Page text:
I'm looking for an algorithm to fit a bounding box inside a viewport (in my case a DirectX scene). I know about algorithms for centering a bounding sphere in a orthographic camera but would need the same for a bounding box and a perspective camera. I can not just change the FOV because this app has FOV as a user editable variable, so it must move the camera.

I have most of the data:

  • I have the up-vector for the camera
  • I have the center point of the bounding box
  • I have the look-at vector (direction and distance) from the camera point to the box center
  • I have projected the points on a plane perpendicular to the camera and retrieved the coefficients describing how much the max/min X and Y coords are within or outside the viewing plane.

Problems I have:

  • Center of the bounding box isn't necessarily in the center of the viewport (that is, it's bounding rectangle after projection).
  • Since the field of view "skew" the projection (see http://en.wikipedia.org/wiki/File:Perspective-foreshortening.svg) I cannot simply use the coefficients as a scale factor to move the camera because it will overshoot/undershoot the desired camera position

How do I find the camera position so that it fills the viewport as pixel perfect as possible (exception being if the aspect ratio is far from 1.0, it only needs to fill one of the screen axis)?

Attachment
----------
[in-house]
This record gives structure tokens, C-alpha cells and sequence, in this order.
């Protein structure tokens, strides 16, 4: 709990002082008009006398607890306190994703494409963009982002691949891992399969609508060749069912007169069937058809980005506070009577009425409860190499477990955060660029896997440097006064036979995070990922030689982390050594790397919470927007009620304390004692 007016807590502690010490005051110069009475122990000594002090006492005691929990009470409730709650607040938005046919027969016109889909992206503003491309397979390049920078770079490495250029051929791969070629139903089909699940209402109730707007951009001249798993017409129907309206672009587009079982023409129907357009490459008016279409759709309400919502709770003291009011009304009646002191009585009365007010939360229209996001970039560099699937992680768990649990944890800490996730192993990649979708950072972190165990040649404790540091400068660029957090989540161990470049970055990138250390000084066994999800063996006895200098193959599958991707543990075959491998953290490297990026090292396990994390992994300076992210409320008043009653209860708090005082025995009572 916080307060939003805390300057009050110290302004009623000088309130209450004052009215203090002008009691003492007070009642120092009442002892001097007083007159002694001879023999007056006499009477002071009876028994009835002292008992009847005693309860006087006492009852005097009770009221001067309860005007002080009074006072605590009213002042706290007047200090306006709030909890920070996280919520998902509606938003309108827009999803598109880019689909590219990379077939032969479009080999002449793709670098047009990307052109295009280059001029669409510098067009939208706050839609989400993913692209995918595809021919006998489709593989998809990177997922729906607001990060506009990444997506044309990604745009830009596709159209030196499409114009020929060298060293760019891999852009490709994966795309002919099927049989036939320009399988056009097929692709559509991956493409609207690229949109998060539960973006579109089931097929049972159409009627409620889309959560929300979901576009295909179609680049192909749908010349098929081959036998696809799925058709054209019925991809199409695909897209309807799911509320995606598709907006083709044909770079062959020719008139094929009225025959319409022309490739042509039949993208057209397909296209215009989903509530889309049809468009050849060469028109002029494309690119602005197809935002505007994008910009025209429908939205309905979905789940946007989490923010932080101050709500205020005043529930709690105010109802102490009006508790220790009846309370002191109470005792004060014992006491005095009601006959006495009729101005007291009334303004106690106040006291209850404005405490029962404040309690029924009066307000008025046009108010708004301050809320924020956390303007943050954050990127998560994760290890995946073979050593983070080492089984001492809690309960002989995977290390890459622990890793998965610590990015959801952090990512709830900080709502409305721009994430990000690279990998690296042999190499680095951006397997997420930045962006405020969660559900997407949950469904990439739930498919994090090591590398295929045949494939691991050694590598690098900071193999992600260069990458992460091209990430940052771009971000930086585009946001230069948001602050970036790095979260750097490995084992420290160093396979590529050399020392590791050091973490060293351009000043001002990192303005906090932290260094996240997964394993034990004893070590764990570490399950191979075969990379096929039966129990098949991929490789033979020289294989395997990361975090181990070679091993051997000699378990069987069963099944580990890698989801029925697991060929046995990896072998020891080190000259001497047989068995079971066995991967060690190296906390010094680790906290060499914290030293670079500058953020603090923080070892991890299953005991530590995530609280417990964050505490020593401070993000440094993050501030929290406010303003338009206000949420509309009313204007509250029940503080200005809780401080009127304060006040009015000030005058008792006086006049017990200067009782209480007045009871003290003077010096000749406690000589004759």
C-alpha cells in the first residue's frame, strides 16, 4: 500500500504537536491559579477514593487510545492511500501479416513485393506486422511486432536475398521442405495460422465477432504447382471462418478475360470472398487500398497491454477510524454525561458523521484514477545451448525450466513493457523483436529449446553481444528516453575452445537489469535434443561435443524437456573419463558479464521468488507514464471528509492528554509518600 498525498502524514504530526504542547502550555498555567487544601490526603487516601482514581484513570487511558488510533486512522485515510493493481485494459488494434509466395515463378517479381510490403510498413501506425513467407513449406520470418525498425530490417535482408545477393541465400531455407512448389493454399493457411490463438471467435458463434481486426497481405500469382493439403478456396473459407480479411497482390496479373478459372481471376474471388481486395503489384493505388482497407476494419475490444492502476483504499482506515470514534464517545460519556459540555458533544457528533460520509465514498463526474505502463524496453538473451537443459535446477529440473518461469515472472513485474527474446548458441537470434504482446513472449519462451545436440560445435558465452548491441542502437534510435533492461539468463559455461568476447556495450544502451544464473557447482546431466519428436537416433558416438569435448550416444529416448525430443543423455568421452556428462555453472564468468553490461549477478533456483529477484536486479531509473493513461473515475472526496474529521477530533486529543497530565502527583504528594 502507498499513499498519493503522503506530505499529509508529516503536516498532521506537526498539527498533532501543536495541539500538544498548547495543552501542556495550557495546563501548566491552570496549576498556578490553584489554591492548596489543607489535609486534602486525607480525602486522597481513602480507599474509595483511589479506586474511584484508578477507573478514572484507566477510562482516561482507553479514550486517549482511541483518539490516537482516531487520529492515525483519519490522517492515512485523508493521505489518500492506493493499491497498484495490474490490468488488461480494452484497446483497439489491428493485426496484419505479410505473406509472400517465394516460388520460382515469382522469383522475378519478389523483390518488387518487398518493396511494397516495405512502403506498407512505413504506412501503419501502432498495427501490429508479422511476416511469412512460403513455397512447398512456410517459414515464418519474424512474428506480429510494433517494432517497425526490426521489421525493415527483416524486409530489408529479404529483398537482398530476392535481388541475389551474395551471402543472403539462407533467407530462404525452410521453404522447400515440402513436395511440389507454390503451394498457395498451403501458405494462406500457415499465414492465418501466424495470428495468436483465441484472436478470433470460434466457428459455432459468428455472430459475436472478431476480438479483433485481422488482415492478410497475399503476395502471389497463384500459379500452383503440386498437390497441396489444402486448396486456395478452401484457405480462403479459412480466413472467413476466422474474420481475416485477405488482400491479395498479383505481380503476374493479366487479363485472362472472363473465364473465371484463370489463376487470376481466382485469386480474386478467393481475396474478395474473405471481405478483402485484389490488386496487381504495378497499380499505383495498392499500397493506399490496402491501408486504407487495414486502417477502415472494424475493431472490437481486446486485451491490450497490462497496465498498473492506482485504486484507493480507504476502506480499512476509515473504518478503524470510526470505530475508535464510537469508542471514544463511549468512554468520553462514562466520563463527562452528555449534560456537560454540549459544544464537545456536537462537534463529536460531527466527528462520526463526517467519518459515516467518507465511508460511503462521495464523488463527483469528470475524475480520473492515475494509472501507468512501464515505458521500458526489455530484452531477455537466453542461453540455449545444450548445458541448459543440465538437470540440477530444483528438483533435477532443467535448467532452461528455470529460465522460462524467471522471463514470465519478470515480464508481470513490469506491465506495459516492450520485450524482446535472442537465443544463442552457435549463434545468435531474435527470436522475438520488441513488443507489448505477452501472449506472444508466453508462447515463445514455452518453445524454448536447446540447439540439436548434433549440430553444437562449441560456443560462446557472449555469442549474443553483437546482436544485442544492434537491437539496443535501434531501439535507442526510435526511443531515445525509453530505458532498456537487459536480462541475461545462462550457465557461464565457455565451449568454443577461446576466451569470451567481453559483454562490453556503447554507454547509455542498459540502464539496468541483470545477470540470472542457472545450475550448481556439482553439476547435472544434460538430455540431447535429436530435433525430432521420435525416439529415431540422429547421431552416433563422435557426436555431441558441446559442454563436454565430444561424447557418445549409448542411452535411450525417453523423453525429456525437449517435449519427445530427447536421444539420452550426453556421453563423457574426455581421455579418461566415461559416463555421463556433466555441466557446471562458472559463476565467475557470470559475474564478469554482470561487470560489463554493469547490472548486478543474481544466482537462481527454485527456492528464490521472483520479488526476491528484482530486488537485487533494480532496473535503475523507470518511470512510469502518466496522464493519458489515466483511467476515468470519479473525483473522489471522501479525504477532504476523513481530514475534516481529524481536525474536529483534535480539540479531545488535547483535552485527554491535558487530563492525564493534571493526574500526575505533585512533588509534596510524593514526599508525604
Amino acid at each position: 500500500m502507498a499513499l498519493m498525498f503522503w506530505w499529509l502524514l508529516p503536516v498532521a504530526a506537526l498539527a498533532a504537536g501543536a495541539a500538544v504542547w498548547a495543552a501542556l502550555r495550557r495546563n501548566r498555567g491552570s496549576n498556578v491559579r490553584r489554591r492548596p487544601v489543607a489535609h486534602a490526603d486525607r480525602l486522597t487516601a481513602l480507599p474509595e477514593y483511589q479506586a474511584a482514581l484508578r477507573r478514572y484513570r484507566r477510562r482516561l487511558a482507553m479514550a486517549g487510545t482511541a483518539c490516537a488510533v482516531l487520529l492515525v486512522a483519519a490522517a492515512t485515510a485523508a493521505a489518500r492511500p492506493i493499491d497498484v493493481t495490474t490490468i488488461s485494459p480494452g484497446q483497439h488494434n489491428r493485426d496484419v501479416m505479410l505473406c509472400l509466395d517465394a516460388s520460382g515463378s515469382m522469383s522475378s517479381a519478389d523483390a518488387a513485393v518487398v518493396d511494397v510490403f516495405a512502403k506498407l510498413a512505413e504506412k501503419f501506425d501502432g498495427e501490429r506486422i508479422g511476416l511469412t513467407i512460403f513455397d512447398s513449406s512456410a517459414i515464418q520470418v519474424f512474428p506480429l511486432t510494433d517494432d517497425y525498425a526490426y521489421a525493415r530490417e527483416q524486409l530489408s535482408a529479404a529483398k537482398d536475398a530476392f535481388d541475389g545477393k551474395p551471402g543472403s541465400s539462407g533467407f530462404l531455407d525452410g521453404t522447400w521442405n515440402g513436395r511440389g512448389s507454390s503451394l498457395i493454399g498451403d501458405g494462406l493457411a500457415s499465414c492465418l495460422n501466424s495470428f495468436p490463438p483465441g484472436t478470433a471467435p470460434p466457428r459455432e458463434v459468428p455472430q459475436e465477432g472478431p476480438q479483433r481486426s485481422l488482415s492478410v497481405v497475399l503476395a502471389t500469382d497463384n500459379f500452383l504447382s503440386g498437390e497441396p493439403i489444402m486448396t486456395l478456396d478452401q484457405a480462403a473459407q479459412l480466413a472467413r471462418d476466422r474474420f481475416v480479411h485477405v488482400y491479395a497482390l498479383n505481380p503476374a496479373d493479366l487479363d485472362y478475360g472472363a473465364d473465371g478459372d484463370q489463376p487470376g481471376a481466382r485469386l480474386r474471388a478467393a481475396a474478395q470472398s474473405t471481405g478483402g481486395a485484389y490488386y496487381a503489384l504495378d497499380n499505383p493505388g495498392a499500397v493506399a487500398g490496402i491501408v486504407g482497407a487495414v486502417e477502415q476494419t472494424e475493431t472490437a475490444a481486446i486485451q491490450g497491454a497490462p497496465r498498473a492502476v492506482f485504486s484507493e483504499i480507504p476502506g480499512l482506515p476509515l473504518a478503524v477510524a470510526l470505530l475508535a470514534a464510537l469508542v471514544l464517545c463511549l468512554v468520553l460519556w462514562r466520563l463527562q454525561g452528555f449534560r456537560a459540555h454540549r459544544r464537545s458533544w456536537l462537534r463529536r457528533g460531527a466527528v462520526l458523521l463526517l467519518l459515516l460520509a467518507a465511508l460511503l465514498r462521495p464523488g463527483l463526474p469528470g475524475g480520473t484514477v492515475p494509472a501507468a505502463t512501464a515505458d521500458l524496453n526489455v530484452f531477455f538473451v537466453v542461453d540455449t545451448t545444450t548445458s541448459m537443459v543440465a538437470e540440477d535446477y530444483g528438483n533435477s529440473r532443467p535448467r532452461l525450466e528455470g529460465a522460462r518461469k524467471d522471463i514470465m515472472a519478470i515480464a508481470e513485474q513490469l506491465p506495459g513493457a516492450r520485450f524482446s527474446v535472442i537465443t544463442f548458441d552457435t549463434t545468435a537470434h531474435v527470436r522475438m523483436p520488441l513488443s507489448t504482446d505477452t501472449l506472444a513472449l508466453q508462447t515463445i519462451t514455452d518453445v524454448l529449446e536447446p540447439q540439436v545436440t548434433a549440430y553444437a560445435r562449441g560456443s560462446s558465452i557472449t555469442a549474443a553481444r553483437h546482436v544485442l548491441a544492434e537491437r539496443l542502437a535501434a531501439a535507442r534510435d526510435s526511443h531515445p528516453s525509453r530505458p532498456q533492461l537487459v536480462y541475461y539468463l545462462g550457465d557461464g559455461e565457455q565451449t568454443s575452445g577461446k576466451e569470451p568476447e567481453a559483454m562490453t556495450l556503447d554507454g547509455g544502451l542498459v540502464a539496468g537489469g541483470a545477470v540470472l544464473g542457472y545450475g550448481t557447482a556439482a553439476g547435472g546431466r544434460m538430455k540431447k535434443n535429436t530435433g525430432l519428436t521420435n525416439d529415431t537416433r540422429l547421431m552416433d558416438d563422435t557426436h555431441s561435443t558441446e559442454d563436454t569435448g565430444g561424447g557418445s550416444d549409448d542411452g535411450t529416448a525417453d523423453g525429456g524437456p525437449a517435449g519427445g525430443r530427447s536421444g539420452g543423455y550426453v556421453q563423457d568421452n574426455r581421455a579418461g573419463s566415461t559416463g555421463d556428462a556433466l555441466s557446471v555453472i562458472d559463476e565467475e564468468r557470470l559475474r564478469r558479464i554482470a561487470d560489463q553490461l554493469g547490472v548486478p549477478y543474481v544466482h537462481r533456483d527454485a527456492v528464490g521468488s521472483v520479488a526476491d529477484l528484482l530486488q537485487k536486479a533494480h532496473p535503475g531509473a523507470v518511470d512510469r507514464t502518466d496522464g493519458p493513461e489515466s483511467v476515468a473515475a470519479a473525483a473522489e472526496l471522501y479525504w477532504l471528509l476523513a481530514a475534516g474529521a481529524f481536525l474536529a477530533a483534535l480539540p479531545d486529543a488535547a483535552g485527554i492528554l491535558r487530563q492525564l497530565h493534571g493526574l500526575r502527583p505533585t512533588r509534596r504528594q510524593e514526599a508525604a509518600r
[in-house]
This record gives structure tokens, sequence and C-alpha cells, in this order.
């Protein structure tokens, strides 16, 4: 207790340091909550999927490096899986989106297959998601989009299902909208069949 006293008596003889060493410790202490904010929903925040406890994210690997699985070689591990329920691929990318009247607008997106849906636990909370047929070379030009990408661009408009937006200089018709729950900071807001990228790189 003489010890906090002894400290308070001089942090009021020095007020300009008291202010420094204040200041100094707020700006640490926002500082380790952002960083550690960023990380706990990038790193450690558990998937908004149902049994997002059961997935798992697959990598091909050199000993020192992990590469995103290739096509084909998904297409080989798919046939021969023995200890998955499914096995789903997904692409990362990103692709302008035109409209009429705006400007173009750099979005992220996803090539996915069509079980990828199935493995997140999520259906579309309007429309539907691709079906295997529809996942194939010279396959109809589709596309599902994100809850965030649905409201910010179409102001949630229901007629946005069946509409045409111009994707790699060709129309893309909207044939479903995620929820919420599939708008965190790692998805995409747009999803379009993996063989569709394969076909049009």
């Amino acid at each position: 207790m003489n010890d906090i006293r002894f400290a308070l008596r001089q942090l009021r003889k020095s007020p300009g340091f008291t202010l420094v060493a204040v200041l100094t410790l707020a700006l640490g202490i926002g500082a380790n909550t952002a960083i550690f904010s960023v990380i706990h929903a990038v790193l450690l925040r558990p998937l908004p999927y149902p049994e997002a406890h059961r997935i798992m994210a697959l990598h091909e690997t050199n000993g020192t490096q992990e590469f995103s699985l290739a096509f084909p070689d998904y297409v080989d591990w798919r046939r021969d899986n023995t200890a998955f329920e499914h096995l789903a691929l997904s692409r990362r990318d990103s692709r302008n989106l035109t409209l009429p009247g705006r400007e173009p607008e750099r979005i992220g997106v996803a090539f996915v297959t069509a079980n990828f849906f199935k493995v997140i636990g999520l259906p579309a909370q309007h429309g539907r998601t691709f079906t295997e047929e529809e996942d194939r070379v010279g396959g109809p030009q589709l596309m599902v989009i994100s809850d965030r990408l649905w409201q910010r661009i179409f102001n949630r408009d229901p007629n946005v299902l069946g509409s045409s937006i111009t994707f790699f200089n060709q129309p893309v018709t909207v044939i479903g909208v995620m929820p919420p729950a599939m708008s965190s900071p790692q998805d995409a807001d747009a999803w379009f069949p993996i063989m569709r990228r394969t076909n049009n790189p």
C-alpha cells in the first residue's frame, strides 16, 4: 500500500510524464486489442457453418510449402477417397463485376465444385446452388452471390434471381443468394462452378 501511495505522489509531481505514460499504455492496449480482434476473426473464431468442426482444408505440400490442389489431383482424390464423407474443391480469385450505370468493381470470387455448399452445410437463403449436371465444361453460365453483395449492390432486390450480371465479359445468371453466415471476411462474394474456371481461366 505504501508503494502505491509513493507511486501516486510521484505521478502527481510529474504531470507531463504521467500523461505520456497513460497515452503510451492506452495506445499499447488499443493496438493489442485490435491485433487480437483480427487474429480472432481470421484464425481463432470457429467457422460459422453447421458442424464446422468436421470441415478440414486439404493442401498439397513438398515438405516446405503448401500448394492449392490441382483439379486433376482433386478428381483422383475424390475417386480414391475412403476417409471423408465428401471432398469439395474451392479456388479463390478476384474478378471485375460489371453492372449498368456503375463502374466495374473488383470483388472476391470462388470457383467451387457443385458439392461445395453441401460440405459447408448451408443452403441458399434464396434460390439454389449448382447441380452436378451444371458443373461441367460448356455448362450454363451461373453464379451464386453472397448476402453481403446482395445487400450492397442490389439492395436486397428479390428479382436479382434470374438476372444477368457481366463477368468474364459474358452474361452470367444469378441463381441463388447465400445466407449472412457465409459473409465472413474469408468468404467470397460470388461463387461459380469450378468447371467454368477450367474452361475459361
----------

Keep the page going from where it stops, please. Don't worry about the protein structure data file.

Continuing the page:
I've tried some other things:

  • Using a bounding sphere and Tangent to find a scale factor to move the camera. This doesn't work well, because, it doesn't take into account the perspective projection, and secondly spheres are bad bounding volumes for my use because I have a lot of flat and long geometries.
  • Iterating calls to the function to get a smaller and smaller error in the camera position. This has worked somewhat, but I can sometimes run into weird edge cases where the camera position overshoots too much and the error factor increases. Also, when doing this I didn't recenter the model based on the position of the bounding rectangle. I couldn't find a solid, robust way to do that reliably.

Help please!


7 Answers 7


There are many possible camera positions + orientations where the bounding box would fit inside the view frustum. But any procedure would select one specific camera position and orientation.

If you would consider bounding spheres, one solution could be to

  • first change orientation to look at bounding sphere center
  • then move back sufficiently (negative look direction) for bounding sphere to fit inside frustum

With bounding boxes you could consider an earlier step of first positioning the camera at perpendicular to the center of the largest (or smallest, whatever you prefer) cube face.

I have no experience with DirectX, but moving and changing the looking direction of the camera to center a certain point should be easy. The hard part is to do the math of deciding how far to move to view the object.


If you know the bounding size s of the object in world coordinates (we are not interested in pixels or camera coordinates, since those are dependent on your distance) from the orientation of the camera, you can compute the required distance d of the camera to the bounding shape if you know the x and y Field-Of-View angle a of the perspective projection.